The Doctor Is In: National Health Insurance = Longer Life?
Many people in countries with socialized medicine outlive Americans. But is access to health care the reason?
July 22, 2008 - 12:00 am
Q: If socialized medicine is so bad, why do people in countries with government or single-payer healthcare live longer?
A: Life expectancy in the U.S. compared with that of other countries is often cited to condemn the American healthcare system; the uninsured are dying from lack of health insurance and treatment, it is argued, while countries with universal coverage live longer as the result of their healthcare systems.
But is life expectancy primarily dependent on having health insurance? Is access to healthcare services the main determinant of longevity?
Motor vehicle fatalities are the leading cause of death for Americans aged 1-29. Driving under the influence of alcohol is the most common factor in fatal crashes. For every reported death related to a motor vehicle crash, it is estimated that thirteen individuals are injured severely enough to require hospitalization.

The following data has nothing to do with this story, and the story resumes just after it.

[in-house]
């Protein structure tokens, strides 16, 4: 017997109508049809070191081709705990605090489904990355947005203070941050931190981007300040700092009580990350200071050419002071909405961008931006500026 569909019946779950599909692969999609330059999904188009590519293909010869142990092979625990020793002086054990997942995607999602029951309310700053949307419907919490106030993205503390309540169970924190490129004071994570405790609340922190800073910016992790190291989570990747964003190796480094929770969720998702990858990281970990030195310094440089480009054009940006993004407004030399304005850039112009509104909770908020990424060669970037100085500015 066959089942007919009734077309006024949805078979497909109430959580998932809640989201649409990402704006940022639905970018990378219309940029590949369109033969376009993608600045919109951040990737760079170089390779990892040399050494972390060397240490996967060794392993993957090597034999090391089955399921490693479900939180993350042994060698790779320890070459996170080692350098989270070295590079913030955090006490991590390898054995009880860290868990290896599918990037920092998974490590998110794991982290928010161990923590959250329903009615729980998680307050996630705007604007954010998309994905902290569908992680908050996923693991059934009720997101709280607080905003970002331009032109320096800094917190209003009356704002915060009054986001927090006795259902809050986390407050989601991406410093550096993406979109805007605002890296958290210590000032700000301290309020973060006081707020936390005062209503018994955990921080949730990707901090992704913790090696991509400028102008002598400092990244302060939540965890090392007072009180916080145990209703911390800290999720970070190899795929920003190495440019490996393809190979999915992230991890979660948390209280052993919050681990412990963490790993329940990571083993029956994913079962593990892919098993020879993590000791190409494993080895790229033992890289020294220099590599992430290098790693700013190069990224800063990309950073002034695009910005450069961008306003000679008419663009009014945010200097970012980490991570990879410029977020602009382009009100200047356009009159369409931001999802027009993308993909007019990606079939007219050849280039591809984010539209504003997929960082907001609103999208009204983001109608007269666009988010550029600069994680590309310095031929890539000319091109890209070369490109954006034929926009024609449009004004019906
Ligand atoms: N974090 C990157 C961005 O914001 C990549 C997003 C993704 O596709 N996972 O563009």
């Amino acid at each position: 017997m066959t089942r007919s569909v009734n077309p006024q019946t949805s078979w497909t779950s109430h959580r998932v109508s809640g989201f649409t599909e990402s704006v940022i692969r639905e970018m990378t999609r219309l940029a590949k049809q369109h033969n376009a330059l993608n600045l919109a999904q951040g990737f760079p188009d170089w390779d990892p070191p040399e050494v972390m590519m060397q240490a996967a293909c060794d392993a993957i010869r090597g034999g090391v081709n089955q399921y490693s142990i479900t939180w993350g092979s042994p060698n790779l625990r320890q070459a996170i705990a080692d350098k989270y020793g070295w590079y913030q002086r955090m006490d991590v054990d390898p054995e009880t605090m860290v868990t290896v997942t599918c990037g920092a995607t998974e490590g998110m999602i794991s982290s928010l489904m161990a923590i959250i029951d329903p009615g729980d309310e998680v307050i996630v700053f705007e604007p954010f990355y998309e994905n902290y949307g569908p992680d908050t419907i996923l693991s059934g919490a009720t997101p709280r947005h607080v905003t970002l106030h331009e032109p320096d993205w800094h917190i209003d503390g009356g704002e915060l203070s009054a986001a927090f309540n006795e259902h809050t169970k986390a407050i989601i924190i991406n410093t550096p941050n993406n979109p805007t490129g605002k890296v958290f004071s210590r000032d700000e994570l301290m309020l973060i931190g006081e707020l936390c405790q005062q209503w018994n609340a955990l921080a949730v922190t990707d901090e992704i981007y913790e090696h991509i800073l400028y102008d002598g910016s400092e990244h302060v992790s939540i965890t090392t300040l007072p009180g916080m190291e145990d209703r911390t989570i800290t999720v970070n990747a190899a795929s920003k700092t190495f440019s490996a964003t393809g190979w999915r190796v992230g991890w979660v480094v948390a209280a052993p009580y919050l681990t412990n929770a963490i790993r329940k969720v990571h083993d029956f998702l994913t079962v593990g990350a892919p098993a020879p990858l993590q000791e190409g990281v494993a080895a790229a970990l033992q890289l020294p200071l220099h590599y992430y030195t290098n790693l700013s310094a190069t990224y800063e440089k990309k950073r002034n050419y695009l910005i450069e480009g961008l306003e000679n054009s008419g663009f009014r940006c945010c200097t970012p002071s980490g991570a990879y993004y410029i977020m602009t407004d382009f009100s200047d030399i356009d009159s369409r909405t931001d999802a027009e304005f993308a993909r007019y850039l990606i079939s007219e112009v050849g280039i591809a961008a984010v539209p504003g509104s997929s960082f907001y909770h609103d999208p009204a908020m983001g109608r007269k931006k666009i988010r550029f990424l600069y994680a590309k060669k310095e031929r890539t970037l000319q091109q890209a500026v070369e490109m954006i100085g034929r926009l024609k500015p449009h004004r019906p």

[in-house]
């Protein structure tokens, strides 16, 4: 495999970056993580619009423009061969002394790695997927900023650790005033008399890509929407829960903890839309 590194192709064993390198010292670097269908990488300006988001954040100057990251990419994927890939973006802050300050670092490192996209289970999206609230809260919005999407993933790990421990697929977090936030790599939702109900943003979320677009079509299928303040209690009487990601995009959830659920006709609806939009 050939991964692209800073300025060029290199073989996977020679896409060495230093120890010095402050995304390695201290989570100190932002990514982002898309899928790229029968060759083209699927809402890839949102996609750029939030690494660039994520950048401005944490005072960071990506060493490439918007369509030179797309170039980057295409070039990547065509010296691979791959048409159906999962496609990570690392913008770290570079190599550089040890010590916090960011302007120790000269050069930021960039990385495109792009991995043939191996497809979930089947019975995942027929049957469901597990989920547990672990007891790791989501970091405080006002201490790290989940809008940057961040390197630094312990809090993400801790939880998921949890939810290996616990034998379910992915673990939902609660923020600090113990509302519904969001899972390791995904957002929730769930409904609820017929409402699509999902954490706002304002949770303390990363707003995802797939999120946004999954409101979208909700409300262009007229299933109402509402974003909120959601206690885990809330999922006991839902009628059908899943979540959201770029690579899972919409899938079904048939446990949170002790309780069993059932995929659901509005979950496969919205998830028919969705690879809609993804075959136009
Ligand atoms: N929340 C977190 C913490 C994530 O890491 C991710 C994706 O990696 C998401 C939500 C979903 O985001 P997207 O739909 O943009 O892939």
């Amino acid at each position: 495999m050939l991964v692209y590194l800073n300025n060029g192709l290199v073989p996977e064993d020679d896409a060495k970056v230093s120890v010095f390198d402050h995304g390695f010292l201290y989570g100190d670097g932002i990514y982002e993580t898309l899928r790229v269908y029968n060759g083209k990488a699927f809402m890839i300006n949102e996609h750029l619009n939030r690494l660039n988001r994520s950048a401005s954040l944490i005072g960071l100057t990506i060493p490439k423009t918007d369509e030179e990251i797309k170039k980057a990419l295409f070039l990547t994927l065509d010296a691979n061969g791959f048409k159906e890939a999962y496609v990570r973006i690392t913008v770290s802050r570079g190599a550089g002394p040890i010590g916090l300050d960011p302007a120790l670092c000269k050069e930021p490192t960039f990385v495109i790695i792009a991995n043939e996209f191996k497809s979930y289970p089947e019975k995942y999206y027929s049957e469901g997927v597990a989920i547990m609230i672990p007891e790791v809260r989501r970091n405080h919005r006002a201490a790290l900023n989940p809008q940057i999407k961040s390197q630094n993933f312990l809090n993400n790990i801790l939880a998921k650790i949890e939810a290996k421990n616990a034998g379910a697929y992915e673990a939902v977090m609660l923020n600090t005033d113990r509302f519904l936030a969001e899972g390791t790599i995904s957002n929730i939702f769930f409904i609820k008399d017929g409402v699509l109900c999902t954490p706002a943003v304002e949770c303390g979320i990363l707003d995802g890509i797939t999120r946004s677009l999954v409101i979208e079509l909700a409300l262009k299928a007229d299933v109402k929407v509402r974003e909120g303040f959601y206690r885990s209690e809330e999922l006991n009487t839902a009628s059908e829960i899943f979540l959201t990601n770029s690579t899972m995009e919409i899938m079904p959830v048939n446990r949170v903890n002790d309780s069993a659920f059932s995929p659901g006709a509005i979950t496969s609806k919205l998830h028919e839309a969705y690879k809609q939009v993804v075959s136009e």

For trauma in the U.S. not involving motor vehicles, more than one third of all fatalities from falls, burn injuries, drownings, and homicides involved intoxicated victims, as did more than one quarter of poisonings and suicides.
Supporters of government-provided healthcare often attribute longevity to healthcare access without considering the impact of other factors. Healthcare access in the U.S. has less of an impact on mortality statistics than trauma.
Obesity: Americans Supersized
The typical American diet is high in calories and fat, and rich in processed foods, refined carbohydrates, salt and animal protein. Portion sizes have increased, and dining out — including fast food — is more frequent than in the past. This diet is often combined with a sedentary lifestyle focused on television, video games, and computers.
In 2006, 46 states in the U.S. had an overall obesity rate from 20-30%. For adults aged 20-74, the rate is 32.9%, and rates among children have steadily increased for the past 20 years. These figures do not include the high number of Americans who are overweight and at risk for becoming obese, which carries a higher medical risk.
Although obesity is increasingly a worldwide health problem, nearly twice as many Americans as Europeans are obese.